As more and more consumer activity moves to the Internet, we have a responsibility to protect the personal information of the public. I have been a strong supporter of efforts to safeguard personal information and an opponent of legislation that would threaten civil liberties in cyberspace.
While employers, schools, and colleges have always been interested in the social networking content posted by their employees, students, and applicants, they have only recently begun to demand password and other login information as a term or enrollment or employment. I have introduced legislation that would restrict the ability of employers and schools from requiring such personal information.
As a member of the House Permanent Select Committee on Intelligence, I have had an opportunity to actively engage in American intelligence policymaking and oversight.
Legislation I've Introduced
Social Networking Online Protection Act (SNOPA) - Congressman Elliot Engel and I introduced the Social Networking Online Protection Act (SNOPA), which would restrict employers, universities, and local education authorities from requiring the disclosure of personal account information by employees, students, or applicants. SNOPA will ensure that personal accounts remain private, and I am working to see bipartisan legislation signed into law.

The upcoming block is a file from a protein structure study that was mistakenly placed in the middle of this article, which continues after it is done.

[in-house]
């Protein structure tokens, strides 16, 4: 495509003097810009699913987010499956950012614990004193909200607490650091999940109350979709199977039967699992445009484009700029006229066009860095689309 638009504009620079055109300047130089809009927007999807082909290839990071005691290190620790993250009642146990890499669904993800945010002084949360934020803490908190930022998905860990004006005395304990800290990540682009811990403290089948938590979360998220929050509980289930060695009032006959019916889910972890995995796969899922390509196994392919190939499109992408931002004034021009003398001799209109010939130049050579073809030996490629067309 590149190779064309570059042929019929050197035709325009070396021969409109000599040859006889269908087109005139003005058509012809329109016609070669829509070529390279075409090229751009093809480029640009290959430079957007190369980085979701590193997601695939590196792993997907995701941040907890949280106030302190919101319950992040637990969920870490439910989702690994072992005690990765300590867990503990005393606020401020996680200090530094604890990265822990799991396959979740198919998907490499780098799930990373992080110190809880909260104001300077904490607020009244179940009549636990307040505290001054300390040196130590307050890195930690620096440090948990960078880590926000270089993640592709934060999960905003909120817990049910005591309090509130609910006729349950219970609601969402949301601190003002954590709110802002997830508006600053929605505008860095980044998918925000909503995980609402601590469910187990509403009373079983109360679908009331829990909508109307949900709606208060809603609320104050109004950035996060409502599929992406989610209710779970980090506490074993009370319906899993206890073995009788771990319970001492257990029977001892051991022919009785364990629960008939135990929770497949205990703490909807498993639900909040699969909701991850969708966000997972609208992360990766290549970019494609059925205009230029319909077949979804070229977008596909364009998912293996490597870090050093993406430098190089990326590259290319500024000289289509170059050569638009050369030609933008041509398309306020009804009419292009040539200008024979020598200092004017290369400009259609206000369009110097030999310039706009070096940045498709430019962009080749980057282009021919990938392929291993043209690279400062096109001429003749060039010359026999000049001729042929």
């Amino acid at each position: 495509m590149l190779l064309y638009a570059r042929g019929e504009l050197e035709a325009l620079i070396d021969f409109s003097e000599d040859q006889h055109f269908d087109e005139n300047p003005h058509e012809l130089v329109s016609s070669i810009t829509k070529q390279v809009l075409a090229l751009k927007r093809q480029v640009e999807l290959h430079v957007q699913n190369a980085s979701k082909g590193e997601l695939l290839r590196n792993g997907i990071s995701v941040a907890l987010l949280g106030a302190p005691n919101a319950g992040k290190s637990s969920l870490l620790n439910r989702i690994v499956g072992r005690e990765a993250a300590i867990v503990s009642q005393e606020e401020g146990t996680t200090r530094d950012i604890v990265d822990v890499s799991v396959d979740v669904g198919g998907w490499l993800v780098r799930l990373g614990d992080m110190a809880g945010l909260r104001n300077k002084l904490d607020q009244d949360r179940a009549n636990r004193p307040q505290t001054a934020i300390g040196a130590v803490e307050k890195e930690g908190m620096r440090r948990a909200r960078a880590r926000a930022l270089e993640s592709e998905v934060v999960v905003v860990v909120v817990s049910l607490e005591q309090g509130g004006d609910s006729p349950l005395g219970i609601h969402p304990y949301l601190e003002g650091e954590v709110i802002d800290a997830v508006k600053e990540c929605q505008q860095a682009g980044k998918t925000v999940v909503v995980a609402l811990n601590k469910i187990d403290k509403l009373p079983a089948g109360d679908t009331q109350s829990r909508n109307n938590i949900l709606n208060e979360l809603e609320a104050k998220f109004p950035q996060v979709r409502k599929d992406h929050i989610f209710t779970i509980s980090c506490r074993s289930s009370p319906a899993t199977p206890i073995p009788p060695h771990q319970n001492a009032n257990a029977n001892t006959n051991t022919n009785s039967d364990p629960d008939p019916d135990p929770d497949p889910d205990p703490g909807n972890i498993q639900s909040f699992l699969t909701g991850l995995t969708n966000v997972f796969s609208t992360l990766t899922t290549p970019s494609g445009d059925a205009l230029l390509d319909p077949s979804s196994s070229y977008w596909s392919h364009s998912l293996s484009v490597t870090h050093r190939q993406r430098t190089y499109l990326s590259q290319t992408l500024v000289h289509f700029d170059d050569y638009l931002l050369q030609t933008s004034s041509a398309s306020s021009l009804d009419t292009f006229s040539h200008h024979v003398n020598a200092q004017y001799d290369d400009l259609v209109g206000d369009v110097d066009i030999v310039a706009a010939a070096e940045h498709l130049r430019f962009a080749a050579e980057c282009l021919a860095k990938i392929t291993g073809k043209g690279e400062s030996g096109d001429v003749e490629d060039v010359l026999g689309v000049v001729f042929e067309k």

More on Online Protection
WASHINGTON, DC – Today, Congresswoman Jan Schakowsky, Chair of the Consumer Protection and Commerce Subcommittee, and Senator Richard Blumenthal, Ranking Member of the Senate Commerce Subcommittee on Manufacturing, Trade, and Consumer Protection, subcommittees with oversight over the Federal Trade Commission (FTC), urged that action be taken to protect consumers turning to Google for answers concerning their Economic Impact Payments from the IRS, following the release of a
“Any diversion of resources to advance the President’s political agenda would erode the independence of the FTC, sabotage future antitrust and privacy cases against Big Tech, and harm the American people as fraudulent activity would go unchecked.”
WASHINGTON, DC – As tech companies and public health agencies deploy contact tracing apps and digital monitoring tools to fight the spread of COVID-19, U.S. Representatives Anna G. Eshoo (D-CA), Jan Schakowsky (D-IL), and Tony Cardenas (D-CA), G.K. Butterfield (D-NC), and Yvette D. Clarke (D-NY) along with U.S. Senators Richard Blumenthal (D-CT) and Mark Warner (D-VA), introduced the Public Health Emergency Privacy Act to set strong and enforceable privacy and data security rights for health information.